• Sef;
  • FGF2;
  • FGF4;
  • FGF8;
  • Shh;
  • chick embryos;
  • limb development;
  • progress zone;
  • AER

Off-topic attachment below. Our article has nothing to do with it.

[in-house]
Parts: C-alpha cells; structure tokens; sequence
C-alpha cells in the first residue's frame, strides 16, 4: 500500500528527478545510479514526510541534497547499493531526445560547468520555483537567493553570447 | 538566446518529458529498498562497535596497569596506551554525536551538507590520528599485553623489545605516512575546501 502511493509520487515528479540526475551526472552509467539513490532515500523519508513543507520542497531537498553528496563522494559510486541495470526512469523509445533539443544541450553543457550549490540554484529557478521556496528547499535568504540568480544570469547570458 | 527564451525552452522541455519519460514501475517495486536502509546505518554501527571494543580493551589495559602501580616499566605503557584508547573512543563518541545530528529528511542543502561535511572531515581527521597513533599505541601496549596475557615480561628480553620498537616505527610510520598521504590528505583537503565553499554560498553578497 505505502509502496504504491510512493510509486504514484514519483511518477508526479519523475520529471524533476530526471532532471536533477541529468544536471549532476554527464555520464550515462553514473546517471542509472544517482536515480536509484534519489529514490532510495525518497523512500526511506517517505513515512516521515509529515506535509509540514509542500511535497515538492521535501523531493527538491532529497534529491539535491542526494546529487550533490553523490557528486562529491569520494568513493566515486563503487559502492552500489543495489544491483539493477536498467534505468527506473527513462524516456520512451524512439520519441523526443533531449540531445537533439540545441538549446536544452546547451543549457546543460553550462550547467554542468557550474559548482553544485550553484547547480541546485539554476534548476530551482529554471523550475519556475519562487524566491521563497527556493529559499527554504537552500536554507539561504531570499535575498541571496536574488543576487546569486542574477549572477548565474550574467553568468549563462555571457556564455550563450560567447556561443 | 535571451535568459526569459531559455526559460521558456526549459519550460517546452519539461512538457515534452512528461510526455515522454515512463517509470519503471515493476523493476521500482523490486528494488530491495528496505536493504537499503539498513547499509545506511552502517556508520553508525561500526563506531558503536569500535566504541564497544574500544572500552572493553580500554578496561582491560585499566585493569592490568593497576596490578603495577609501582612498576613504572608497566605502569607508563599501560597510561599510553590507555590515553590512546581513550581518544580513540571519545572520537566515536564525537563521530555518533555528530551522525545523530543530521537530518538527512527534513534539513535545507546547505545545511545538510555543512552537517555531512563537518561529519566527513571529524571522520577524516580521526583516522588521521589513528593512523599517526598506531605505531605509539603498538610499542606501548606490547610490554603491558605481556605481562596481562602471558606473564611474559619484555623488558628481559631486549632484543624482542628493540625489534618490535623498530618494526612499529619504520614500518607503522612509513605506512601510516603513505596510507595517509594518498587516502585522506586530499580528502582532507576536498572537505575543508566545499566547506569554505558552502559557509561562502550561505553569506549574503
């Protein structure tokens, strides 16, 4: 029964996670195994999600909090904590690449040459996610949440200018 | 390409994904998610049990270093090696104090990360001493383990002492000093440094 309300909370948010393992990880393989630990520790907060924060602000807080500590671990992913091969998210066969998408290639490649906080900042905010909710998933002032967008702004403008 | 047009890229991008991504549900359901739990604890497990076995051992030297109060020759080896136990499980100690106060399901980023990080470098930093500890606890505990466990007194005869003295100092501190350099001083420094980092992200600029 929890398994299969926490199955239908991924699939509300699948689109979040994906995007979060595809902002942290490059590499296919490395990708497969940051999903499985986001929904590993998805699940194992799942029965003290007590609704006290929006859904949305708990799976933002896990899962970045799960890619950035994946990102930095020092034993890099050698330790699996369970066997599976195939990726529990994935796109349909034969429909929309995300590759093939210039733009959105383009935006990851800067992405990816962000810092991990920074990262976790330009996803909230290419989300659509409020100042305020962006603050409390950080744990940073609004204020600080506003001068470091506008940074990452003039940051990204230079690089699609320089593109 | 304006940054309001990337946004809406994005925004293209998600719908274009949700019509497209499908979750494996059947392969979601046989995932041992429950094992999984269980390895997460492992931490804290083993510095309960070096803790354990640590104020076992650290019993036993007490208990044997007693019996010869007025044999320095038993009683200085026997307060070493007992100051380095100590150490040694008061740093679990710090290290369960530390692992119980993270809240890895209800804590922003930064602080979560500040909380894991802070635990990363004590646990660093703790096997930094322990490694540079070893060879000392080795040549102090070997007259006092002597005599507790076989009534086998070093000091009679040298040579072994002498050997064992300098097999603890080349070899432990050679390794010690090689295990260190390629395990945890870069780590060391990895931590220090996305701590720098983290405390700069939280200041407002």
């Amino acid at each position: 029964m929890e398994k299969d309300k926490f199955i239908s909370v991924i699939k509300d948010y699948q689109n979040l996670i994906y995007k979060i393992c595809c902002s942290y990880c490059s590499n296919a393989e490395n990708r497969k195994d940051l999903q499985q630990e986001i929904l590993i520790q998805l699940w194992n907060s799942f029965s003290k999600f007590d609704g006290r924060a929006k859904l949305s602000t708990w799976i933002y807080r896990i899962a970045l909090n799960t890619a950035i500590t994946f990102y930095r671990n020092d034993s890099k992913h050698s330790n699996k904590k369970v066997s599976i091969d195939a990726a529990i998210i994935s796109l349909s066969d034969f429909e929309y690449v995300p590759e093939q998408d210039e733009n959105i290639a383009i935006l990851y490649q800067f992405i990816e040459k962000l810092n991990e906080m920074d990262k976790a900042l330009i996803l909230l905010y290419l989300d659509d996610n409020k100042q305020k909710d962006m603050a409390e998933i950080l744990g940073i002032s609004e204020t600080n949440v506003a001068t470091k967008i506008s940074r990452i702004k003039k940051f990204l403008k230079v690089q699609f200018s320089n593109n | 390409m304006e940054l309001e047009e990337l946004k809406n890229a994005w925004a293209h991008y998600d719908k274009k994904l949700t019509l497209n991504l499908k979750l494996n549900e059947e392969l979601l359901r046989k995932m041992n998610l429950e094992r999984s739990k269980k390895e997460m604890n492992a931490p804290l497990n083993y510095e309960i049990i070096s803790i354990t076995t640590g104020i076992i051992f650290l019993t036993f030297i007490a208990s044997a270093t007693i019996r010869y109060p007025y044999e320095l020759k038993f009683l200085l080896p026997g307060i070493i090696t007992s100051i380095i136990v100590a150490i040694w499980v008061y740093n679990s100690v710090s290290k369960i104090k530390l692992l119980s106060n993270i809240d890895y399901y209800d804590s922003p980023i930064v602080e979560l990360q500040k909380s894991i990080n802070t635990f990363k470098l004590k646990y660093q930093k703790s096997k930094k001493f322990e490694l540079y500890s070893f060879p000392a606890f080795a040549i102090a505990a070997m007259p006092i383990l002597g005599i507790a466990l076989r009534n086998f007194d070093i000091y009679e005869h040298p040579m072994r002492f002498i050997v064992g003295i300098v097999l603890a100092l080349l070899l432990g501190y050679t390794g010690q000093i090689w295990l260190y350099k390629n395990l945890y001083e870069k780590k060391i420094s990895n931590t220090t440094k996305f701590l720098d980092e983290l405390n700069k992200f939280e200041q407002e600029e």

The signaling pathways leading to growth and patterning of various organs are tightly controlled during the development of any organism. These control mechanisms usually involve the utilization of feedback- and pathway-specific antagonists where the pathway induces the expression of its own antagonist. Sef is a feedback antagonist of fibroblast growth factor (FGF) signaling, which has been identified recently in zebrafish and mammals. Here, we report the isolation of chicken Sef (cSef) and demonstrate the conserved nature of the regulatory relationship with FGF signaling. In chick embryos, Sef is expressed in a pattern that coincides with many known sites of FGF signaling. In the developing limb, cSef is expressed in the mesoderm underlying the apical ectodermal ridge (AER) in the region known as the progress zone. cSef message first appeared after limb budding and AER formation. Expression was intense at stages of rapid limb outgrowth, and gradually decreased to almost undetectable levels when differentiation was clearly apparent. Gain- and loss-of-function experiments showed that FGFs differentially regulate the expression of cSef in various tissues. Thus, removal of the AER down-regulated cSef expression, and FGF2 but not FGF4 or FGF8 beads substituted for the AER in maintaining cSef expression. At sites where cSef is not normally expressed, FGF4 and FGF2, but not FGF8 beads, induced cSef expression. Our results demonstrate the complexity of cSef regulation by FGFs and point to FGF2 as a prime candidate in regulating cSef expression during normal limb development. The spatiotemporal pattern of cSef expression during limb development suggests a role for cSef in regulating limb outgrowth but not limb initiation. Developmental Dynamics 233:301–312, 2005. © 2005 Wiley-Liss, Inc.